Google is moving towards the hosted desktop – but they can go one step further
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Recently I read a fascinating article by Rachel King in the WSJ CIO Journal titled “Google moves its corporate applications to the Internet”. This article was of particular interest to me because I manage a company that offers a hosted desktop solution to SMEs, and what is described as Google’s “new approach” is the approach that our customers have been benefiting from for years.
Here are just a few examples of quotes from the article:
“Google Inc., taking a new approach to enterprise security, is moving its corporate applications to the Internet.”
“That means employee access is treated the same whether the user is at a corporate office, at home or in a coffee shop.”
“Google tracks and manages all employees in a user database and a group database that is tied into the company’s human resources processes. These databases are updated as employees join the company, change responsibilities or leave the company.”
For our customers, all their applications are hosted and backed-up securely in the cloud, as is their data. Employees are treated the same whether the user is at a corporate office, at home or in a coffee shop, and our customers manage user permissions and update these as the employees join the company, change responsibility or leave the company.
Google is a great company, perhaps even the greatest, and they’re taking the right approach to corporate applications. I would go one step further and recommend Google to move to the full hosted desktop. While Google is securing each device, thereby creating a hybrid of local device and cloud, I would recommend that they adopt a full cloud solution whereby all data, applications and computing are in the cloud.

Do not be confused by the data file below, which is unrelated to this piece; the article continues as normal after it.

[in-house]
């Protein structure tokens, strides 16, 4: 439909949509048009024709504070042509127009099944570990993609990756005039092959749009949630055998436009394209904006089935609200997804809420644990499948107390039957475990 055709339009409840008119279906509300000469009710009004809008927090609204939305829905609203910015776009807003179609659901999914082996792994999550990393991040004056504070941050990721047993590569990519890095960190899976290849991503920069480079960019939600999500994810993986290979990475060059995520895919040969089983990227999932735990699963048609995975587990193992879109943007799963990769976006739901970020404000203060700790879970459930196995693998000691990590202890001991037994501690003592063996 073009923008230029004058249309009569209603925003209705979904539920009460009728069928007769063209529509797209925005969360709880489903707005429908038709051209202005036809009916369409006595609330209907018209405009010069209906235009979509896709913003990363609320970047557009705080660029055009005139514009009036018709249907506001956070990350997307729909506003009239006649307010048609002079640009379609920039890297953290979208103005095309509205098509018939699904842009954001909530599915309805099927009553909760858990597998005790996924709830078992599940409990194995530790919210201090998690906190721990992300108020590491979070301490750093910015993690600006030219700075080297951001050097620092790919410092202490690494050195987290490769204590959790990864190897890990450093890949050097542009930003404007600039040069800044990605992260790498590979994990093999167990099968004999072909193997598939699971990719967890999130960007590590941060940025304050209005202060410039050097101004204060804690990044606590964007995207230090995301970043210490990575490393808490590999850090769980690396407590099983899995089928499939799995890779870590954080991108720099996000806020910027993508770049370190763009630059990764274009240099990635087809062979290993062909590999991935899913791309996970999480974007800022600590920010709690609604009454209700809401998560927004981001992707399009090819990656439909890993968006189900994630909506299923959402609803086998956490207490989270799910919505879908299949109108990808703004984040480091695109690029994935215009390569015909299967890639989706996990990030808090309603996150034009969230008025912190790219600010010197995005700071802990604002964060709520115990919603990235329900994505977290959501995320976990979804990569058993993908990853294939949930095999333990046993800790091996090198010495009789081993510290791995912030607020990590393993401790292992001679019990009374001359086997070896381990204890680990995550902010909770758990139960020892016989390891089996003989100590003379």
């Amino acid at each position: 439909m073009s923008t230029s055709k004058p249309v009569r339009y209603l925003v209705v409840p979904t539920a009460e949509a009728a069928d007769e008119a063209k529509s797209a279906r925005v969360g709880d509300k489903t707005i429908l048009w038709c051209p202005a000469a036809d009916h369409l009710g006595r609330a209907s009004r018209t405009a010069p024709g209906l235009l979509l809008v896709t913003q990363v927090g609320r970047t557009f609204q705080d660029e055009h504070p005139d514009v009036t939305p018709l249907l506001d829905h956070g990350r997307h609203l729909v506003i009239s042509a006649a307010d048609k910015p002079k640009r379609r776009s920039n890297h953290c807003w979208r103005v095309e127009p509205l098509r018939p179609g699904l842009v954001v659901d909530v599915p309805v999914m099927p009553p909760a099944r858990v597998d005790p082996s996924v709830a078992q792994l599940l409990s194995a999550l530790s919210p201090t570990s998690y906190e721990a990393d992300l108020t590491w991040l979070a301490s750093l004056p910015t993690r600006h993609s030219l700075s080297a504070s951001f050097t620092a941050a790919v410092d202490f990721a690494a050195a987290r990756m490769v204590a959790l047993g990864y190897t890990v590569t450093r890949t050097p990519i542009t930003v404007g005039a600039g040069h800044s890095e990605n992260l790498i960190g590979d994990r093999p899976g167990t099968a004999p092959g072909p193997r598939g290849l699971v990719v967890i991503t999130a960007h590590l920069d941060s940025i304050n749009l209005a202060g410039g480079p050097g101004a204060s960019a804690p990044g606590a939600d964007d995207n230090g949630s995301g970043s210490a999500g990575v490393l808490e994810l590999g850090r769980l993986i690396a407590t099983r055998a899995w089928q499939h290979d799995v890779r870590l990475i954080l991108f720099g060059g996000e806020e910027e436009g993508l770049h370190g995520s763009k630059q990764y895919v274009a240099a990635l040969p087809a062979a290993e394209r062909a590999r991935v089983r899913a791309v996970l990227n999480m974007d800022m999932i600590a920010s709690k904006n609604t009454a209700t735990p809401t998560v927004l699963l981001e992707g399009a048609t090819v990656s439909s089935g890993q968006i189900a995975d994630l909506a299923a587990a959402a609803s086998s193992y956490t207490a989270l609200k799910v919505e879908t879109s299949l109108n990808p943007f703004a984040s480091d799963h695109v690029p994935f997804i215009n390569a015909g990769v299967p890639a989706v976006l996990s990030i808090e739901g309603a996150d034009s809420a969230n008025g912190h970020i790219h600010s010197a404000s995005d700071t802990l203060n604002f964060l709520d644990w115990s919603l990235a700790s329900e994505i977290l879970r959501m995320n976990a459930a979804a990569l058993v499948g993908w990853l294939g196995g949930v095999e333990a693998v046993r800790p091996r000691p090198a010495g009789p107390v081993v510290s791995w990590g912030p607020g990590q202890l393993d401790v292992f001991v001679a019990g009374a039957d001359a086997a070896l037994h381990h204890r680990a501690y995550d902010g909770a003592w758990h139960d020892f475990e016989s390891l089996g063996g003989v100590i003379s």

By remaining device dependent they are reducing their own flexibility; for example, what would happen if an employee went on a business trip and forgot their “approved” tablet at home? Would they be able to access all of their applications from any device? For this reason, for most of our customers, the device doesn’t matter; as long as the individual is securely authenticated, the employee can work not only from everywhere but also from every device.
For those customers with extra security requirements, we offer a two form authentication (2FA) process which continues to allow access from any device, but might require the entry of a password sent to the employee’s mobile phone. Becoming device agnostic is not only secure, but it removes the need to manage certain devices and allows a bring your own device (BYOD) policy.
The cloud need not be only for data backup or only part of a wider hybrid solution. Many companies can move 100% to the cloud while enjoying the benefits of flexible work, security, improved cash-flow, and, in many cases, cost reduction. The biggest benefit of the cloud may be that it removes the worry of dealing with IT from the business managers, thereby allowing them to get on with what they do best.
I take pride in the fact that our customers – recruitment companies, financial brokers, accountants and charities, ranging in size from two dozen to a few hundred employees - are enjoying a service not too dissimilar from what is described as new in relation to Google, Coca-Cola, Verizon Communication Inc and Mazda Motors Corp.
Jon Oltsik, senior principal analyst at Enterprise Strategy Group, an IT research firm is quoted in the article as saying - “There’s not a company anywhere that won’t have to develop something like this.”
We couldn’t agree more.
Do you think Google should move to a full hosted desktop? Let us know in the comments?
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